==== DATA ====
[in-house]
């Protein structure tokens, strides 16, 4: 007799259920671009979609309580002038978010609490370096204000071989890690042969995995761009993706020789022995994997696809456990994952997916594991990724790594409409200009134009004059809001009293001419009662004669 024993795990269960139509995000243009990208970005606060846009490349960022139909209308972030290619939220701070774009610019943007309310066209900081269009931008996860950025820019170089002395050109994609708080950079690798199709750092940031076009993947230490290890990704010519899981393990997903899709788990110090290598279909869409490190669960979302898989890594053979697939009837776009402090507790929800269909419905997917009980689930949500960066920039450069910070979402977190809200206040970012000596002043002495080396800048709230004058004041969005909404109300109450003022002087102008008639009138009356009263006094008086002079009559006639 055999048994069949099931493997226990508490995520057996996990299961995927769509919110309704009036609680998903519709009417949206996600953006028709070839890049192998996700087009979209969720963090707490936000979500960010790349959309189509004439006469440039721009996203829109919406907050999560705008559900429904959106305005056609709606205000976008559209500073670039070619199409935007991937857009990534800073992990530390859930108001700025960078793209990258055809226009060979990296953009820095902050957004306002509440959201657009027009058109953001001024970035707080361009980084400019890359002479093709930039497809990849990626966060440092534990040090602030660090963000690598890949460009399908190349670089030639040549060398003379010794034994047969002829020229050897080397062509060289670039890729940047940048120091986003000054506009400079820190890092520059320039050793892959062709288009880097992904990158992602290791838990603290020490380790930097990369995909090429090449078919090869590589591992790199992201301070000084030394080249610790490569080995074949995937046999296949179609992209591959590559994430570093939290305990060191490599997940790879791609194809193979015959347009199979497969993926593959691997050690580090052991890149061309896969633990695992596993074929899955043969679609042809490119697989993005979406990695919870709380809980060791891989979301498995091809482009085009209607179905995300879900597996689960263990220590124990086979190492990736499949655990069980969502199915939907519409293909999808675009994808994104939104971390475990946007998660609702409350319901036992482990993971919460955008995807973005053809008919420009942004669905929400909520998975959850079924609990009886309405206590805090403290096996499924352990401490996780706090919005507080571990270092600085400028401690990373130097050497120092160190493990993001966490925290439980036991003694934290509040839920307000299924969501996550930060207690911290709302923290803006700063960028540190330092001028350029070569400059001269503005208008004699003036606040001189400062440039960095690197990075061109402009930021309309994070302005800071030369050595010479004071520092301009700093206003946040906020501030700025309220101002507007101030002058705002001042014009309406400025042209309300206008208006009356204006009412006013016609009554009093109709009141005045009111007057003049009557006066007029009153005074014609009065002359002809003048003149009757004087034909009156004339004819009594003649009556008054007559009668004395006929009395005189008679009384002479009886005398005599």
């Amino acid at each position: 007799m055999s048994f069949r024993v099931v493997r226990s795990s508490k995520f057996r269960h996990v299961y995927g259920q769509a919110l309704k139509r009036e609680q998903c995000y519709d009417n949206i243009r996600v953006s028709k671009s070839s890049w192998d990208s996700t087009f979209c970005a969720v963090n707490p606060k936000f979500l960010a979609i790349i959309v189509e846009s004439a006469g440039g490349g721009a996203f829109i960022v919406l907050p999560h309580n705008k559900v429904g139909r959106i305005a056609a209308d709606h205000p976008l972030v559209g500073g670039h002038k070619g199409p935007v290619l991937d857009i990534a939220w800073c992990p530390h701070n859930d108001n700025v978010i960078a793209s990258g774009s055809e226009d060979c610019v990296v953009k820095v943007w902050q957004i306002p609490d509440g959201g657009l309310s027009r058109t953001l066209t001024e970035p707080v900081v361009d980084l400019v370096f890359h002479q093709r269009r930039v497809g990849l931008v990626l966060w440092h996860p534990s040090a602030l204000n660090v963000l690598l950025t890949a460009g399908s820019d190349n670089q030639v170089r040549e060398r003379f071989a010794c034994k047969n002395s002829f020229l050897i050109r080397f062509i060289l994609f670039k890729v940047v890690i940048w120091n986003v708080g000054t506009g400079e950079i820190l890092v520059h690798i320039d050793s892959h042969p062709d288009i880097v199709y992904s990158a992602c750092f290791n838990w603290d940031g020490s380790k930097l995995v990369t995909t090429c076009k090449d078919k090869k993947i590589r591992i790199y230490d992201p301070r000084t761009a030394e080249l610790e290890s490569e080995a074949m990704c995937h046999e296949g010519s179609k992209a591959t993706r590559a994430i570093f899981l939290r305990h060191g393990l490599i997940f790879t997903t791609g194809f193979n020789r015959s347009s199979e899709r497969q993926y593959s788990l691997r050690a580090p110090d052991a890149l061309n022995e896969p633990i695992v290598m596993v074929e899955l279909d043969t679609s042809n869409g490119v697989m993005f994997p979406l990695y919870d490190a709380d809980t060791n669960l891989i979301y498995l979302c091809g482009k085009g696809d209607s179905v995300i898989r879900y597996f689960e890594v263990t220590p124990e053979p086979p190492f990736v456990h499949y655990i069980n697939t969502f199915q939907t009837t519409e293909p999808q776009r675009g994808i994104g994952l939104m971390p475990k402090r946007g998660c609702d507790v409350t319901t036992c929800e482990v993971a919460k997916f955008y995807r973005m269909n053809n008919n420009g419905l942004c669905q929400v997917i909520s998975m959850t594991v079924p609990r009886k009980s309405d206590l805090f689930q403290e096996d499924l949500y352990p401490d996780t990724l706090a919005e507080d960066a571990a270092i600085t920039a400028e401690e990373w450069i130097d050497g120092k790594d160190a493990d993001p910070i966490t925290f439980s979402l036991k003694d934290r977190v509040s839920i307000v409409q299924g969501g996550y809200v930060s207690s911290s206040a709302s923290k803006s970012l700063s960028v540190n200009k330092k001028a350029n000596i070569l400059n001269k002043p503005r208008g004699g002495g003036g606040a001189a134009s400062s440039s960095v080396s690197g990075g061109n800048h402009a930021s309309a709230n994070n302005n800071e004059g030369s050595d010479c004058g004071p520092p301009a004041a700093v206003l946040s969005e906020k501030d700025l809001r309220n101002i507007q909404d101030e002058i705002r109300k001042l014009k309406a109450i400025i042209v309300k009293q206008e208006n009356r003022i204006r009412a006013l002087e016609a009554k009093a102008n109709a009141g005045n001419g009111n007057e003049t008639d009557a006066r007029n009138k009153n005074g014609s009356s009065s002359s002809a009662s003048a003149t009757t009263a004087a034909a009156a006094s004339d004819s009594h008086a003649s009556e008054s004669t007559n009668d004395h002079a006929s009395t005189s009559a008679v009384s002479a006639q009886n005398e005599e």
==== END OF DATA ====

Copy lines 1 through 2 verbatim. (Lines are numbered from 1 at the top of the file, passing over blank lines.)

[in-house]
């Protein structure tokens, strides 16, 4: 007799259920671009979609309580002038978010609490370096204000071989890690042969995995761009993706020789022995994997696809456990994952997916594991990724790594409409200009134009004059809001009293001419009662004669 024993795990269960139509995000243009990208970005606060846009490349960022139909209308972030290619939220701070774009610019943007309310066209900081269009931008996860950025820019170089002395050109994609708080950079690798199709750092940031076009993947230490290890990704010519899981393990997903899709788990110090290598279909869409490190669960979302898989890594053979697939009837776009402090507790929800269909419905997917009980689930949500960066920039450069910070979402977190809200206040970012000596002043002495080396800048709230004058004041969005909404109300109450003022002087102008008639009138009356009263006094008086002079009559006639 055999048994069949099931493997226990508490995520057996996990299961995927769509919110309704009036609680998903519709009417949206996600953006028709070839890049192998996700087009979209969720963090707490936000979500960010790349959309189509004439006469440039721009996203829109919406907050999560705008559900429904959106305005056609709606205000976008559209500073670039070619199409935007991937857009990534800073992990530390859930108001700025960078793209990258055809226009060979990296953009820095902050957004306002509440959201657009027009058109953001001024970035707080361009980084400019890359002479093709930039497809990849990626966060440092534990040090602030660090963000690598890949460009399908190349670089030639040549060398003379010794034994047969002829020229050897080397062509060289670039890729940047940048120091986003000054506009400079820190890092520059320039050793892959062709288009880097992904990158992602290791838990603290020490380790930097990369995909090429090449078919090869590589591992790199992201301070000084030394080249610790490569080995074949995937046999296949179609992209591959590559994430570093939290305990060191490599997940790879791609194809193979015959347009199979497969993926593959691997050690580090052991890149061309896969633990695992596993074929899955043969679609042809490119697989993005979406990695919870709380809980060791891989979301498995091809482009085009209607179905995300879900597996689960263990220590124990086979190492990736499949655990069980969502199915939907519409293909999808675009994808994104939104971390475990946007998660609702409350319901036992482990993971919460955008995807973005053809008919420009942004669905929400909520998975959850079924609990009886309405206590805090403290096996499924352990401490996780706090919005507080571990270092600085400028401690990373130097050497120092160190493990993001966490925290439980036991003694934290509040839920307000299924969501996550930060207690911290709302923290803006700063960028540190330092001028350029070569400059001269503005208008004699003036606040001189400062440039960095690197990075061109402009930021309309994070302005800071030369050595010479004071520092301009700093206003946040906020501030700025309220101002507007101030002058705002001042014009309406400025042209309300206008208006009356204006009412006013016609009554009093109709009141005045009111007057003049009557006066007029009153005074014609009065002359002809003048003149009757004087034909009156004339004819009594003649009556008054007559009668004395006929009395005189008679009384002479009886005398005599």